Both mommas, Patches and Pickles, had them on Monday afternoon and evening. We came home to Patches cleaning up a little girl that must have just been born.
As I watched Pickles, she just seem to have that miserable pregnant woman in labor look. I spent the better part of the late afternoon and early evening squatting next to her in their pen. (I should have gotten a stool because my thighs were killing me the next day.) We were actually out of town when Patches had her babies last year and missed the whole birthing experience.
Right as the evening light was dying, her water broke. It was good thing I wasn’t standing too close let’s just say. There was a lot of excitement from the kids and Ben. Flashlights were aimed and video phones kept vigil with the rest of us.
Phoebe made the comment, “That looks like it really hurts!” each time Pickles let out a loud-mother-in-labor-bellow. This is why kids should watch something being born so they know what their mothers have gone through.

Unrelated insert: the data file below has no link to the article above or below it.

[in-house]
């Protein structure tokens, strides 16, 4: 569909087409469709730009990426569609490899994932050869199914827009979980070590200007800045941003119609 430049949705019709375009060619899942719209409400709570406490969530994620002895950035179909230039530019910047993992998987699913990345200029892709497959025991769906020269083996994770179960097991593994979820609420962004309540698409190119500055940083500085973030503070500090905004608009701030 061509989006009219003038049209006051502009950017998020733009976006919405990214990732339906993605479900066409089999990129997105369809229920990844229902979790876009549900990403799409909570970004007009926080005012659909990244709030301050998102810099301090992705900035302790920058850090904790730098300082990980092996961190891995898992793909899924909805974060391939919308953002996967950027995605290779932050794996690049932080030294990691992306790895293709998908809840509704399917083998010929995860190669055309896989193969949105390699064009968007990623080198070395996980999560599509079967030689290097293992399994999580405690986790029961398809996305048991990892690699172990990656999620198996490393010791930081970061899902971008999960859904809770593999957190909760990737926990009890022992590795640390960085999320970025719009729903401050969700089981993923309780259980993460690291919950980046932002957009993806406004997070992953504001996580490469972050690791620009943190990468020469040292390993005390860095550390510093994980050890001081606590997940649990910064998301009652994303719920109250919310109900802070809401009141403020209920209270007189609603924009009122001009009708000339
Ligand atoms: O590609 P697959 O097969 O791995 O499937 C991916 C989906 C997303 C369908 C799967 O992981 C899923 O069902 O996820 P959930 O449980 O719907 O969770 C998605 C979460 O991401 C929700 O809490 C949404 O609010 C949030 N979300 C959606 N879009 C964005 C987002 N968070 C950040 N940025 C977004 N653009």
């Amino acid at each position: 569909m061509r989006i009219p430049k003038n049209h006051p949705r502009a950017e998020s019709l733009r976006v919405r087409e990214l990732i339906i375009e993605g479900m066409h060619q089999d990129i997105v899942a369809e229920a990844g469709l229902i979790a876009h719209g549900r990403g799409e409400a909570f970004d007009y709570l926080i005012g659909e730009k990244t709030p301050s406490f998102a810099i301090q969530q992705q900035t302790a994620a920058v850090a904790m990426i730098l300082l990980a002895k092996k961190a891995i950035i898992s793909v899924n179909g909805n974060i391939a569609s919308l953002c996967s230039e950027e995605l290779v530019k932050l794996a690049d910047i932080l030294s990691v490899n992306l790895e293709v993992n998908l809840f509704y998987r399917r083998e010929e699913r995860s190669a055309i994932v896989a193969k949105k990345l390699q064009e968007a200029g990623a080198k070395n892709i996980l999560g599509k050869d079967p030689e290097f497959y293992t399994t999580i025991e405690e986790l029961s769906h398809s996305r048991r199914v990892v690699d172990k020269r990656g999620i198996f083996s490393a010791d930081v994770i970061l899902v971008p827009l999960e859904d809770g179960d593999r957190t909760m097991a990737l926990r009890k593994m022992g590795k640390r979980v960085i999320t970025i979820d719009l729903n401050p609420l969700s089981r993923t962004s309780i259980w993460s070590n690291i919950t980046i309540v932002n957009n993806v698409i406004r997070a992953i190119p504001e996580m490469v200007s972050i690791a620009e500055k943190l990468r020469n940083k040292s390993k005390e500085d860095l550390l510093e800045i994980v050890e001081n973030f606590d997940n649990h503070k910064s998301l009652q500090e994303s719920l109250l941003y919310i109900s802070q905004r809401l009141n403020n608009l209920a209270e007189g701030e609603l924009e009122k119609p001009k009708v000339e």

Pickles has the cutest little boy that looks exactly like her. I actually got to help pull him out. All slimy and slippery with steam rising off of him in the cool evening air.
We have no names yet. Maybe that’s good, although I doubt it will keep us from getting too attached.
So while all the cute and cuddly baby goat part of this experience is the fun part, today I dealt with the down side of farming. We had noticed that Pickles still had a lot of afterbirth that was hanging from her on Tuesday morning. And she still seemed to be trying to pass something. We had checked on her through out Monday night had no other baby showed up.
Today I spent a lot of time in the goat pen before leaving to get us where we all needed to be but just had the feeling that I needed to go home at lunch. Much to my dismay there was a stillborn baby goat in the far corner of the pen. A little girl, identical to her brother. I moved her her out as I could tell that Pickles was very mopey. I was worried that she would get too depressed and things wouldn’t go well for the live baby we had. But by the time I was leaving from my extended lunch hour, she was up eating and baby boy was nursing.
With life on the farm you also get death on the farm. Which is just as beneficial for you kids to witness.
I didn’t watch the Superbowl but heard a lot about the Dodge truck commercial. I am by no means the epitome of what the actual farmers of America represent but that one line from Paul Harvey’s speech So God Made a Farmer is echoing in my mind.
God said, “I need somebody willing to sit up all night with a newborn colt. And watch it die. Then dry his eyes and say, ‘Maybe next year.’